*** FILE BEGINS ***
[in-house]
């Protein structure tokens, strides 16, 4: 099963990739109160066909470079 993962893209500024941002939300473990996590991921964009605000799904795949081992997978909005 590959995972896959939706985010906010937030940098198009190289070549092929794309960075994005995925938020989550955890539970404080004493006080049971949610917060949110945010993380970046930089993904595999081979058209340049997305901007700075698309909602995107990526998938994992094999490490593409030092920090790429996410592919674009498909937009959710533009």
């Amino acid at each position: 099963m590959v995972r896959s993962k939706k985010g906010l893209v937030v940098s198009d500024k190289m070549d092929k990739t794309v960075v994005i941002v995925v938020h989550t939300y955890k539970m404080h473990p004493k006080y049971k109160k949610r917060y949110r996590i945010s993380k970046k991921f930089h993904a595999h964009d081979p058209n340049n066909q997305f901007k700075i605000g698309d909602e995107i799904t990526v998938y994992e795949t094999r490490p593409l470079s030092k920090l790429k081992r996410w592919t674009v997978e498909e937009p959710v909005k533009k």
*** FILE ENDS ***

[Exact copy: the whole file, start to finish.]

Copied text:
[in-house]
């Protein structure tokens, strides 16, 4: 099963990739109160066909470079 993962893209500024941002939300473990996590991921964009605000799904795949081992997978909005 590959995972896959939706985010906010937030940098198009190289070549092929794309960075994005995925938020989550955890539970404080004493006080049971949610917060949110945010993380970046930089993904595999081979058209340049997305901007700075698309909602995107990526998938994992094999490490593409030092920090790429996410592919674009498909937009959710533009």
């Amino acid at each position: 099963m590959v995972r896959s993962k939706k985010g906010l893209v937030v940098s198009d500024k190289m070549d092929k990739t794309v960075v994005i941002v995925v938020h989550t939300y955890k539970m404080h473990p004493k006080y049971k109160k949610r917060y949110r996590i945010s993380k970046k991921f930089h993904a595999h964009d081979p058209n340049n066909q997305f901007k700075i605000g698309d909602e995107i799904t990526v998938y994992e795949t094999r490490p593409l470079s030092k920090l790429k081992r996410w592919t674009v997978e498909e937009p959710v909005k533009k």